This week Harriet Harman, long since identified as the standard bearer for all things out of touch and politically correct in the demonology on modern British politics, did something that requires considerable courage; she broached the subject of social class and its influence on the life chances of individuals.
In a speech made to left leaning think tank Compass last Thursday she said, ahead of a government sponsored report due to be released next week, that while she recognised the continued presence of racial and gender related prejudice there was ‘overarching and interweaving with these a persistent inequality of social class.’
The report is expected to show that children from poorer backgrounds are less well prepared to start school and that the average lifespan in wealthy areas is thirteen years longer than in disadvantaged ones. She went on to say the government had used ‘public policy interventions to halt the rising tide of inequality,’ much of which she said had been created during the years of Conservative rule from 1979 to 1997.
Responding to the speech Ms Harman’s Tory shadow Theresa May said that ‘over the past twelve years social mobility has stalled’ and claimed that faced with this all the Labour Party could do was ‘reach for the old fashioned response of class war.’
A Tory government, she said, would ‘deal with the causes of poverty and inequality, including educational failure, family breakdown and worklessness.’
In a week when the nation recoiled in horror from the details of the brutal attack carried out by two boys, aged respectively ten and eleven, in the former mining town of Edlington the hysterical tone of the debate may come across as distasteful but its subject matter is no less pertinent.
For the past quarter of a century social class, specifically the seemingly unstoppable growth of a feral underclass has been a subject nobody has wanted to talk about. The Tories tried to distract attention from it by claiming to have abolished the class system by allowing people to buy their council housed, the small matter of social housing being needed for a reason and if it disappears the problems it provided for will only become worse doesn’t seem to have registered on their radar. New Labour, as part of its admittedly brilliant marketing strategy under Tony Blair in the mid nineties sold everybody the notion that we’re all middle class now, at least we were so long as their new friends in the city kept coming through with limitless credit. Now that credit has dried up many of the people who maxed out their cards trying to ‘live the dream’ have got a ringside seat as it turns into a nightmare.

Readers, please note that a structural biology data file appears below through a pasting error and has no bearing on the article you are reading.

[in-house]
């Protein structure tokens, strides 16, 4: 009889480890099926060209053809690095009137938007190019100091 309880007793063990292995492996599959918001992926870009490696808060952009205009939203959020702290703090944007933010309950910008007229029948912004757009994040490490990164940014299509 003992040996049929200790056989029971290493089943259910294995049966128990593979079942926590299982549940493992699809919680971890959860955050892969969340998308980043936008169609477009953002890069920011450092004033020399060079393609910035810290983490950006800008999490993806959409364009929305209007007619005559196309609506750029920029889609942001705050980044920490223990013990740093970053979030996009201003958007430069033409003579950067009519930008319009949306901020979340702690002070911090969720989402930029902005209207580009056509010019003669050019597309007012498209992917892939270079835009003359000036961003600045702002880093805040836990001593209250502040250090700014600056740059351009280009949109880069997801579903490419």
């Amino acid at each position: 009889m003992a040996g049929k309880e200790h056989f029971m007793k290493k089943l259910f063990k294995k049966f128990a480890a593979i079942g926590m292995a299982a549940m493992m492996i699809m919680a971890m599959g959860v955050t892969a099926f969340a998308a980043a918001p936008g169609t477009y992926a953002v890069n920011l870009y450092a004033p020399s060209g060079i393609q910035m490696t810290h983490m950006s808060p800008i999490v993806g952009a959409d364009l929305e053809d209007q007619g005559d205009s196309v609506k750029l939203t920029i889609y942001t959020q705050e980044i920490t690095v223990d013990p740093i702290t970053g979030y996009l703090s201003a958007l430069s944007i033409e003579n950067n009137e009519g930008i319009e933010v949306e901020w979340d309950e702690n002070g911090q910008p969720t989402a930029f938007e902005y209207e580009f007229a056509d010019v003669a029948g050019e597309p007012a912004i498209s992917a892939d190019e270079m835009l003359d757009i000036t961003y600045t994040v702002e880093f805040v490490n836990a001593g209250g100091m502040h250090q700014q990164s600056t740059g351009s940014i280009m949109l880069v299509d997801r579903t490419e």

Recently class has made it back onto the agenda with David Cameron promising in his speech to the Tory party conference that the Conservatives would be the ‘party of the poor’, to date though his prescription for mending ‘broken Britain’ seems to consist of little more than a lukewarm promise of a tax break for married couples. There are people on the right talking sensibly about tackling inequality such as former party leader Iain Duncan Smith, but, like Labour’s Frank Field in the nineties, he is likely to be relegated to the fringes of the party once it returns to government.
The real burden of tackling social inequality rests with the Labour Party because issues of class are the reason for its existence. They are also what could bring about its destruction since the areas where the greatest hardships have been felt over the past quarter century also happen to be, nominally at least, Labour strongholds.
In her awkward, right-on way Harriet Harman seems to have recognised that Labour has to start talking about class, it’s too late for doing so to save them from losing the coming election, but it might just give the party a foundation upon which to build a new identity, one based on policy rather than the dark arts of spin.